Adele had to admit, she’d shed more than just a tear that night and fallen onto her bed thoroughly exhausted. The bed itself was little more than a narrow camp bed, with a couple of army blankets to keep her warm, but it was a better condition to sleep in than those who slept on the floor on pallets who were at risk of being woken by rats that often found their way to the encampment. Though the relative few she saw, were nothing compared to the ones the soldiers themselves described in the trenches as being as ‘fat as cats’.
She had drifted into a deep sleep of dreams of her homeland and family when she heard a soft female voice beckon her.
“Och, Adele, wake up. We’re expecting another few ambulances full of injured men. I’ve brought ye a cup of tea before they arrive.”
For a moment, she thought she was still dreaming, until she opened her eyes and saw Morag, a young Scottish nurse from Dundee, holding out a tin mug of tea in her hand. Adele sat up and took it gratefully from her, it would be many more hours before she’d have the chance of another.
“Thanks so much, you’re very thoughtful.”
Morag smiled. Even in the dimly lit tent, where there were only a couple of lanterns lit, she could see the young woman’s dazzling smile. She was the sort of person who lit up a room with her presence, always positive, forever cheerful, an asset to be around.
Morag sat in a chair sipping her own tea, it would be hard work for her too later. Harder in some respects as she had to run hither and thither, looking for this and that for the medical team, whilst they only had to attend to the task-in-hand.
The nurses, though, sometimes did the doctors’ jobs if they were not around and were well-experienced. She knew that herself from the time she’d spent as a nurse back in Merthyr. The ward sister there could diagnose as well as any of the doctors, and more often than not, was correct with her diagnoses.
At first light, the ambulances arrived and the stretcher bearers brought in the casualties to the clearing station. Adele had had hardly any time to draw a breath for the first half hour or so, the large tent was in chaos as the injured were sorted into those requiring immediate surgery and those that could afford to wait. All the other casualties were in another tent. Some could wait, others were already dead by the time of arrival or else on the brink. Often Adele heard one or another of the men cry out with delirium, their limbs shivering, lips trembling. Shell shock, they called it. Some of the poor men would never be the same again. Fortunately, for some, with the right help, support and guidance, they became physically whole again, though they’d never forget the mental anguish, ever.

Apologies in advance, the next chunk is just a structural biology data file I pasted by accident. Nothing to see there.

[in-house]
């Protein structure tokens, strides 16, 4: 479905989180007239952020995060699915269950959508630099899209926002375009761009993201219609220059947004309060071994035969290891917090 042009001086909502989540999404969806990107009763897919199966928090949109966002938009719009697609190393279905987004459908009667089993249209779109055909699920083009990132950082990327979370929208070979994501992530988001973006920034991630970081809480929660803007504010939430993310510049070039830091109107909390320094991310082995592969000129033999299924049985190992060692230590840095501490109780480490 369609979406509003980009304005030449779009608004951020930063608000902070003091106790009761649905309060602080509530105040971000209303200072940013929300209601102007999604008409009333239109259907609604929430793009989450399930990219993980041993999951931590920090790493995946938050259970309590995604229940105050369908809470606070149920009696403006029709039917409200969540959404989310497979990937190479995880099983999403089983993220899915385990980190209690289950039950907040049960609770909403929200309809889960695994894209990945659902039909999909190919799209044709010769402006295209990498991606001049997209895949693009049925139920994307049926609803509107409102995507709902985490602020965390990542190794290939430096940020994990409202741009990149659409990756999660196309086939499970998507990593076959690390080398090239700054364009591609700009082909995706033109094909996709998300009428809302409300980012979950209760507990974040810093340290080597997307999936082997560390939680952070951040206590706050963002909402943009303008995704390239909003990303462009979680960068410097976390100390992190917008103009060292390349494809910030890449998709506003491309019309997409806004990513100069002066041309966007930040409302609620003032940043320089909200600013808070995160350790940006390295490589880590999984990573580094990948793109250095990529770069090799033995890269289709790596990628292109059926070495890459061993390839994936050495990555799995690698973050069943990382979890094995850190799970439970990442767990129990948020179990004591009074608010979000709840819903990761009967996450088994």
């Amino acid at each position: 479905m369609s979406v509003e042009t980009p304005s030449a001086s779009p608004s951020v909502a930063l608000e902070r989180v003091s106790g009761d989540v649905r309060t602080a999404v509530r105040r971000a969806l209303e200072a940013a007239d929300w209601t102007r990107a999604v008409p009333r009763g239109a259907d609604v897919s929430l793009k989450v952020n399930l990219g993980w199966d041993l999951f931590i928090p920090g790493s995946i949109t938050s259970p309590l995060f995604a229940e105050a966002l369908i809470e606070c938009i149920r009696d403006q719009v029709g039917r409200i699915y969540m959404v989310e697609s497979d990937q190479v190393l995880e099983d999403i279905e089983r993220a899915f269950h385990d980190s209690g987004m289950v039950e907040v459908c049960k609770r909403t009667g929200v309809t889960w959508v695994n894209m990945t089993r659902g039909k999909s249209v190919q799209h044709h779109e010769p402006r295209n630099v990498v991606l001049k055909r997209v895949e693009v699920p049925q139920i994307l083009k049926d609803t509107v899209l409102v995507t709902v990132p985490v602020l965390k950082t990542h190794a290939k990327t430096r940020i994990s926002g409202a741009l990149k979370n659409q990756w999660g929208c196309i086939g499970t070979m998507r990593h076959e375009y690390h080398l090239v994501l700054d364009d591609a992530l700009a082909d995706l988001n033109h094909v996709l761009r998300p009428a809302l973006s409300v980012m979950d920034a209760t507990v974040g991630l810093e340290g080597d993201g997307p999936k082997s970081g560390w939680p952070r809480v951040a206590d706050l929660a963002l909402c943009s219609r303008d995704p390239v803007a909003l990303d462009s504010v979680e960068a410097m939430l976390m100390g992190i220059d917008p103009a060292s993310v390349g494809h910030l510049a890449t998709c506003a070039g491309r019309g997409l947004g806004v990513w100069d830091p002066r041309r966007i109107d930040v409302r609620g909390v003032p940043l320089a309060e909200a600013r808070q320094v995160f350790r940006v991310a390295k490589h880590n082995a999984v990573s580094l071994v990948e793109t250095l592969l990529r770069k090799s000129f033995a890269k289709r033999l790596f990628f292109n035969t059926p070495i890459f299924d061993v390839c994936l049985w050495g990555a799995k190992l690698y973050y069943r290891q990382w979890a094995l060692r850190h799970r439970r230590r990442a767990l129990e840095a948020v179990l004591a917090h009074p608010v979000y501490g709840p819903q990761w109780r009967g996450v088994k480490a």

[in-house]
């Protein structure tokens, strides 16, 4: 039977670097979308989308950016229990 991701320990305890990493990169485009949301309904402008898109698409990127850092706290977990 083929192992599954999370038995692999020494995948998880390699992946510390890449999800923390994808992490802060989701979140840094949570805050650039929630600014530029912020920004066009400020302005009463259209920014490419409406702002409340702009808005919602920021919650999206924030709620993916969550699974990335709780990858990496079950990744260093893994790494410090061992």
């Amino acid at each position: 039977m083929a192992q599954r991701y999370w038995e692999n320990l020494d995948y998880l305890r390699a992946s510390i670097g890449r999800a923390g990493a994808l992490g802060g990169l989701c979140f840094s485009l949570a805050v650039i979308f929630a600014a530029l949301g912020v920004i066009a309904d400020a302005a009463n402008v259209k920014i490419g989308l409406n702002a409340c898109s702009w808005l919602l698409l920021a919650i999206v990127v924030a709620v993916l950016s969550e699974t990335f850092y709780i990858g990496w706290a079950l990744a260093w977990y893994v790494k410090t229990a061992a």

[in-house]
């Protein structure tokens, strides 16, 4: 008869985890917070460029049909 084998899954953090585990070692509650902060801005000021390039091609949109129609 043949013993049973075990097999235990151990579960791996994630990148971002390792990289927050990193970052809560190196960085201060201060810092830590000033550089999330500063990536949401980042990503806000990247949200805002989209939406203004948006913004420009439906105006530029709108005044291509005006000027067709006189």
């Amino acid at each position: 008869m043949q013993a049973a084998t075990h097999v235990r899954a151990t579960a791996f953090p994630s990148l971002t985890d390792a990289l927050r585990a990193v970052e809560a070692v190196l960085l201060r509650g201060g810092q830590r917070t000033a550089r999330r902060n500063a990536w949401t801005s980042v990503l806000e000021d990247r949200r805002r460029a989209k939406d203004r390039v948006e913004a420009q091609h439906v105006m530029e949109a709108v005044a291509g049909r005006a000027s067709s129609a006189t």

Worst of all were the firing squads—who on the command of a senior officer would shoot a deserting soldier, as they brought shame on the army and could prove a security risk if they fell into enemy hands. Adele often wondered if those poor men were just shell-shocked and refusing to take any more, their bodies shutting down, their need to escape, their only outlet from a hell on earth. Life in the trenches was arduous. Often they were stuck in inches of wet muck with no means of washing, changing or drying their clothing. Although they were told to change into clean socks and dry their feet, it didn’t always happen that way and as a result, many soldiers developed something known as ‘trench foot’, a painful condition. The constant mud and rain had exacerbated the condition for many. Often the foot would crack and change colour, then swell up as blood vessels and nerves were damaged in the process. If untreated, then gangrene could set in resulting in amputation to save the soldier’s life. One soldier arrived at the clearing station and his toes fell away when his socks were removed, the stench being unbearable. Adele had to inform him that his limbs had to be removed as soon as possible.